At this time it’s a good idea to locate the base mounting holes in the door to be sure they are still in alignment. To complete this step Cornell did some final trimming to the base on each end to allow it to settle into place using a combination file and cutoff wheel. One of the easiest cuts to make was that of the B-pillar upright, a straight section, which was trimmed to allow for final adjustment. With the door off the car, the molding base was secured and the rear upright was slid into place, allowing Cornell to visualize the re-contour the A-pillar would require. It would take a series of relief cuts to allow the pillar to follow the updated shape. Once the cutting points were marked, each one was individually cut and carefully moved into position to follow the flow of the pillar. This was done while the door was laid flat on a foam pad while on a workbench face up. A hacksaw and cutoff wheel were used to make the individual incisions. After each one was established it was tacked in place until the final one was completed. With the graceful flow established and all proportions dialed in, Cornell set the unit in a bench vise and finished the TIG welding to make the piece rock solid. He then ground down the welds and finessed the vintage steel to perfection.

Moving rearward, the quarter window garnish molding required Cornell to first make a cardboard template of the inside body opening to establish the shape he needed to follow. Since this molding retains a fixed section of glass, accommodations to support the glass needed to be taken into consideration. To tackle this, a black marker was used from the outside to trace the window opening, allowing for 1/4 inch outside the marked line for the rubber window molding. With the cardboard trimmed, the pattern was then transferred to a rigid piece of Masonite and wrapped with a section of 1/4-inch rubber window molding secured by masking tape. This was then test-fitted into the window opening to confirm the final fit since the Masonite would also act as the template for the new glass to be cut.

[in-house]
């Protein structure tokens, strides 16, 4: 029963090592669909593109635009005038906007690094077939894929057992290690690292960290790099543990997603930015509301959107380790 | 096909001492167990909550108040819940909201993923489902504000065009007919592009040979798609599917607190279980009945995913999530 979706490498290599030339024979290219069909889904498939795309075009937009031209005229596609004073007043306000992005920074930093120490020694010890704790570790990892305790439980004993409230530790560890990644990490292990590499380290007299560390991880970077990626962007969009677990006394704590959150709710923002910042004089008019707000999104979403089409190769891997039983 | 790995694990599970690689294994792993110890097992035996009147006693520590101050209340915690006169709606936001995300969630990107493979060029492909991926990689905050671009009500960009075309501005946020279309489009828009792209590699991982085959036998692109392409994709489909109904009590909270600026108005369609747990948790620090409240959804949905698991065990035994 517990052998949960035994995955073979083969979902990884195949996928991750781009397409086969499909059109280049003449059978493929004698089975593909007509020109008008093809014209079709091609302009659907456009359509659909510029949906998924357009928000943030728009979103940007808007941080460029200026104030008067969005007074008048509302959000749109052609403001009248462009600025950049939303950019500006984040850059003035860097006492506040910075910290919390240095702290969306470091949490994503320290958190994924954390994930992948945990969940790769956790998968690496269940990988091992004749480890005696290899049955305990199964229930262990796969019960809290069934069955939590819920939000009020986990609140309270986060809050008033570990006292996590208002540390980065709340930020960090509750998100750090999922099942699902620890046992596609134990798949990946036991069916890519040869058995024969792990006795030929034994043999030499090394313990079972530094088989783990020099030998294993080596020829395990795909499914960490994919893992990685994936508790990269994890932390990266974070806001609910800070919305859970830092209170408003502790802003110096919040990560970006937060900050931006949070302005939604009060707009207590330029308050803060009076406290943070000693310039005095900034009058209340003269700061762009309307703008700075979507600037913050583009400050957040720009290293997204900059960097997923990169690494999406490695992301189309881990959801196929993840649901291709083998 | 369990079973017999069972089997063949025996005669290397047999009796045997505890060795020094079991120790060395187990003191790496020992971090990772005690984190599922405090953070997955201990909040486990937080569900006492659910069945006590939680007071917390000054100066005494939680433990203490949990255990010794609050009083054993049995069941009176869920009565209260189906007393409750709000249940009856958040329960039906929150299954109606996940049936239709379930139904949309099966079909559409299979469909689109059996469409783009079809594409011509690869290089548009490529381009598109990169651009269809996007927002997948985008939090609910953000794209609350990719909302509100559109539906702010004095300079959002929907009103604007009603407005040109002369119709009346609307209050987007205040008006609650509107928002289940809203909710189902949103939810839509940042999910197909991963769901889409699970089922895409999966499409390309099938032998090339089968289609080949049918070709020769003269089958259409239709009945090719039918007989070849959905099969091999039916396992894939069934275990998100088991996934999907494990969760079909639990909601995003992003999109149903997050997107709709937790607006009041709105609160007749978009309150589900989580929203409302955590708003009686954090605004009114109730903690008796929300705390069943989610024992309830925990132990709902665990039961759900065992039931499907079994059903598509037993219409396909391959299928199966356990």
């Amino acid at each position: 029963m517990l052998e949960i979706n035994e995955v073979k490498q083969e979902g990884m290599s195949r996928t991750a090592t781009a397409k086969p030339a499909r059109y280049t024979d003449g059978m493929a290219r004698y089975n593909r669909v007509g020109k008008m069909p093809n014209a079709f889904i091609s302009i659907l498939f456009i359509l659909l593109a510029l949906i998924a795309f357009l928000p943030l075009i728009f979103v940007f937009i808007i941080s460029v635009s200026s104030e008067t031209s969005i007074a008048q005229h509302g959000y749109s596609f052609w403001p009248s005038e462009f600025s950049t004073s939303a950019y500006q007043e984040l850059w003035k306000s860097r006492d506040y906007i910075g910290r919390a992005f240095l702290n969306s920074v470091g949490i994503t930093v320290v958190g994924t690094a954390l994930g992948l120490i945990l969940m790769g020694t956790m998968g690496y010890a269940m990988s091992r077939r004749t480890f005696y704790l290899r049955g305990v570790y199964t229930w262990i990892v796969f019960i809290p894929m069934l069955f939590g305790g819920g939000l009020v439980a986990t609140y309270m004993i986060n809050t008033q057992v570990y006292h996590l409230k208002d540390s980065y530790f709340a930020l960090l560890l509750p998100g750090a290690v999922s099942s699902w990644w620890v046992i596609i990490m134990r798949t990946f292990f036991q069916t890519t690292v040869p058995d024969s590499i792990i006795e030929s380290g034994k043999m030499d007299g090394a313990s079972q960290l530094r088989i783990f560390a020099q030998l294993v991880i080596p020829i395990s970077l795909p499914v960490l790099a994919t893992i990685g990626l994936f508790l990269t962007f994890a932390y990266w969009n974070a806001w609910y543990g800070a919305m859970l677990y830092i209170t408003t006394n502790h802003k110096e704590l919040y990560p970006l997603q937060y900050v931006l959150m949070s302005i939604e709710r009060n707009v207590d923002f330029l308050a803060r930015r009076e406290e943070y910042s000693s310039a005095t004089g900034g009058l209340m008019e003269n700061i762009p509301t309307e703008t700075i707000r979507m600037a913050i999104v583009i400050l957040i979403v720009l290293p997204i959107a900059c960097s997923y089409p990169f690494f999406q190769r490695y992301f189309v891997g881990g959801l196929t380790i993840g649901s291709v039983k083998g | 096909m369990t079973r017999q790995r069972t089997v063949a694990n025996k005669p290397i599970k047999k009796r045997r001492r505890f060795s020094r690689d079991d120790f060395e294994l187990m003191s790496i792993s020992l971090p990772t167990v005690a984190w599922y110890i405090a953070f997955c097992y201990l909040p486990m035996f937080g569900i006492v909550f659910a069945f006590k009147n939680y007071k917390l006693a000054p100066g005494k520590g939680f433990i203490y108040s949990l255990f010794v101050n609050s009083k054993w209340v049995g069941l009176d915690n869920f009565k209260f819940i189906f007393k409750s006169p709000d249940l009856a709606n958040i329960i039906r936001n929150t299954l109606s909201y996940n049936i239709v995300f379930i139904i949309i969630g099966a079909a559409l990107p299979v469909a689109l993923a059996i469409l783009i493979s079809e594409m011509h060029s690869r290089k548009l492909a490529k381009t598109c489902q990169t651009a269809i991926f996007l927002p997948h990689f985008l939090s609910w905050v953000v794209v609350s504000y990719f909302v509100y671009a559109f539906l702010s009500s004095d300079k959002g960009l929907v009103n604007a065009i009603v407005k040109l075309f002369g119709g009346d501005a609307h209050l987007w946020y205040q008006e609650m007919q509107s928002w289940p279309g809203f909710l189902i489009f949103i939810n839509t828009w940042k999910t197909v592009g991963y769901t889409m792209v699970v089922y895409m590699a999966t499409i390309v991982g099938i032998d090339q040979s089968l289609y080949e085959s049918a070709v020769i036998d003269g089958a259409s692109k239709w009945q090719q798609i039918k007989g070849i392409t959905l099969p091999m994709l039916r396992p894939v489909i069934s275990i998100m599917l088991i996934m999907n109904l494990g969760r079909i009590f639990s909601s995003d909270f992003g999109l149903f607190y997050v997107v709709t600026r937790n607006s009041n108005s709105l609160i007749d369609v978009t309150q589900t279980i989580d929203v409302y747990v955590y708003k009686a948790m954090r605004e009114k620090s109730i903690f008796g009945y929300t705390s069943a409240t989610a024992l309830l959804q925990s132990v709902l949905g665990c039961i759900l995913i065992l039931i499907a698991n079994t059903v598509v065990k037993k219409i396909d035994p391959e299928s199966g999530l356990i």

To prepare the molding for its series of cuts, the Masonite pattern was placed on a workbench with the garnish moldings’ front lower corner matched to the template. Note that 1/8 inch of rubber molding should be visible on both sides throughout the reconstruction. Using the original factory bottom seam as a starting point, Cornell marked this area as well as one halfway up the front side of the template. Using a cutoff wheel, he made two incisions to create the first separation. He then slid the template upward into the upper front corner of the molding and slid the cut piece up to form the new bottom contour. The excess of the front vertical section was then marked and trimmed off with a cutoff wheel. Cornell then clamped the two front sections together and established the new front face of the molding. With that completed, the rear descending corner of the molding was marked and trimmed where it began to separate from the template. This section was then slid upward to adjoin the front bottom section, allowing its outer corner to arc its excess away from the rear corner. This excess area was marked and trimmed leaving a small bottom rear corner section in need of final attention. To allow Cornell to complete the subtle lower curve, a number of relief cuts were made with a hacksaw and cutoff wheel one at a time so he could persuade the vintage steel to its newfound home. Once everything was completed, the molding was TIG-tacked in place, checked for alignment within the body structure, and then secured in a bench vise to receive its final welding. The unit was then treated to an abundance of hand filing to bring a sleek smoothness to the welds. Upon re-installation, the reworked garnish molding looked so good you would have thought Henry himself had offered them as a factory option.